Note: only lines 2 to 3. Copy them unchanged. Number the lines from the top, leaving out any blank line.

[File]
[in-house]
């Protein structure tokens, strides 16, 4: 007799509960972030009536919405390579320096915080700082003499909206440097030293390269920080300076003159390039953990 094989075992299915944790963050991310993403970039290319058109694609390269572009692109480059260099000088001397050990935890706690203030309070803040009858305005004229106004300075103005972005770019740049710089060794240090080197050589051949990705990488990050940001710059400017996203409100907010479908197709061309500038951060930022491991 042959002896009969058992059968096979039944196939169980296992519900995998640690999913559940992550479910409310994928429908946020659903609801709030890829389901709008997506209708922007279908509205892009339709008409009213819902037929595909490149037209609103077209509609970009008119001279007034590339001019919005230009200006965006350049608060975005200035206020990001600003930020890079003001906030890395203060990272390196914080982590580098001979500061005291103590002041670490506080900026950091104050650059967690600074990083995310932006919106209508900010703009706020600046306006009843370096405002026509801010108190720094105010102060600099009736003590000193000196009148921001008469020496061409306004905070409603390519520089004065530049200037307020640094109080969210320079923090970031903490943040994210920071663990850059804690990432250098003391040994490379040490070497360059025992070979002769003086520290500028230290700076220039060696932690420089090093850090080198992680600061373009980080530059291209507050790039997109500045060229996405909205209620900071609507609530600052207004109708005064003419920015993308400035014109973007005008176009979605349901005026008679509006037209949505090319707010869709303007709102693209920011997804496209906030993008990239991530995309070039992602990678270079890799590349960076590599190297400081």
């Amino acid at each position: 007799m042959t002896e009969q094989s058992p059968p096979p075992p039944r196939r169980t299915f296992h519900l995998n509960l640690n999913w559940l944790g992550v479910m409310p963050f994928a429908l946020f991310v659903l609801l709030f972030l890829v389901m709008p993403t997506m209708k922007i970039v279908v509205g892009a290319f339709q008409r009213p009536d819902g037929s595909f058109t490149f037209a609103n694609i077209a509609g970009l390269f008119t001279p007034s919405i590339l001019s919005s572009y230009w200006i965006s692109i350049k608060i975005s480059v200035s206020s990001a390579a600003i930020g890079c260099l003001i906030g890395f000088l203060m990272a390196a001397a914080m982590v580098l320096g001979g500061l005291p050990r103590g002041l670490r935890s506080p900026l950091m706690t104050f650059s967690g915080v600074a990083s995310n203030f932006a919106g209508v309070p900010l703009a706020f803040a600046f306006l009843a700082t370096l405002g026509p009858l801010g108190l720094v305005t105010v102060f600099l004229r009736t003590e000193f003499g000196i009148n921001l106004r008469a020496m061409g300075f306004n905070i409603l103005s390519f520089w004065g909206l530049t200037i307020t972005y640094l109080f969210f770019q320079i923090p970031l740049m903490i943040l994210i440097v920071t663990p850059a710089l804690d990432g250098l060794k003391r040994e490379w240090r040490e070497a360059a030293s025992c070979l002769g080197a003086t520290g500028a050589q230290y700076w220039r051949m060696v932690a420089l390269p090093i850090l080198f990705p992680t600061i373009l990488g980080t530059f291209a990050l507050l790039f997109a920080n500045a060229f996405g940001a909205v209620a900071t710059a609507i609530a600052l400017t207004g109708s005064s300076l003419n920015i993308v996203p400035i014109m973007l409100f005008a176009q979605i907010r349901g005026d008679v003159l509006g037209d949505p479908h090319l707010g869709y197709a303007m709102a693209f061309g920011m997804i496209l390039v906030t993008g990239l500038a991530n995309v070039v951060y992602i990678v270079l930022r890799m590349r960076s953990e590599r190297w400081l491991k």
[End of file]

């Protein structure tokens, strides 16, 4: 007799509960972030009536919405390579320096915080700082003499909206440097030293390269920080300076003159390039953990 094989075992299915944790963050991310993403970039290319058109694609390269572009692109480059260099000088001397050990935890706690203030309070803040009858305005004229106004300075103005972005770019740049710089060794240090080197050589051949990705990488990050940001710059400017996203409100907010479908197709061309500038951060930022491991 042959002896009969058992059968096979039944196939169980296992519900995998640690999913559940992550479910409310994928429908946020659903609801709030890829389901709008997506209708922007279908509205892009339709008409009213819902037929595909490149037209609103077209509609970009008119001279007034590339001019919005230009200006965006350049608060975005200035206020990001600003930020890079003001906030890395203060990272390196914080982590580098001979500061005291103590002041670490506080900026950091104050650059967690600074990083995310932006919106209508900010703009706020600046306006009843370096405002026509801010108190720094105010102060600099009736003590000193000196009148921001008469020496061409306004905070409603390519520089004065530049200037307020640094109080969210320079923090970031903490943040994210920071663990850059804690990432250098003391040994490379040490070497360059025992070979002769003086520290500028230290700076220039060696932690420089090093850090080198992680600061373009980080530059291209507050790039997109500045060229996405909205209620900071609507609530600052207004109708005064003419920015993308400035014109973007005008176009979605349901005026008679509006037209949505090319707010869709303007709102693209920011997804496209906030993008990239991530995309070039992602990678270079890799590349960076590599190297400081």
């Amino acid at each position: 007799m042959t002896e009969q094989s058992p059968p096979p075992p039944r196939r169980t299915f296992h519900l995998n509960l640690n999913w559940l944790g992550v479910m409310p963050f994928a429908l946020f991310v659903l609801l709030f972030l890829v389901m709008p993403t997506m209708k922007i970039v279908v509205g892009a290319f339709q008409r009213p009536d819902g037929s595909f058109t490149f037209a609103n694609i077209a509609g970009l390269f008119t001279p007034s919405i590339l001019s919005s572009y230009w200006i965006s692109i350049k608060i975005s480059v200035s206020s990001a390579a600003i930020g890079c260099l003001i906030g890395f000088l203060m990272a390196a001397a914080m982590v580098l320096g001979g500061l005291p050990r103590g002041l670490r935890s506080p900026l950091m706690t104050f650059s967690g915080v600074a990083s995310n203030f932006a919106g209508v309070p900010l703009a706020f803040a600046f306006l009843a700082t370096l405002g026509p009858l801010g108190l720094v305005t105010v102060f600099l004229r009736t003590e000193f003499g000196i009148n921001l106004r008469a020496m061409g300075f306004n905070i409603l103005s390519f520089w004065g909206l530049t200037i307020t972005y640094l109080f969210f770019q320079i923090p970031l740049m903490i943040l994210i440097v920071t663990p850059a710089l804690d990432g250098l060794k003391r040994e490379w240090r040490e070497a360059a030293s025992c070979l002769g080197a003086t520290g500028a050589q230290y700076w220039r051949m060696v932690a420089l390269p090093i850090l080198f990705p992680t600061i373009l990488g980080t530059f291209a990050l507050l790039f997109a920080n500045a060229f996405g940001a909205v209620a900071t710059a609507i609530a600052l400017t207004g109708s005064s300076l003419n920015i993308v996203p400035i014109m973007l409100f005008a176009q979605i907010r349901g005026d008679v003159l509006g037209d949505p479908h090319l707010g869709y197709a303007m709102a693209f061309g920011m997804i496209l390039v906030t993008g990239l500038a991530n995309v070039v951060y992602i990678v270079l930022r890799m590349r960076s953990e590599r190297w400081l491991k």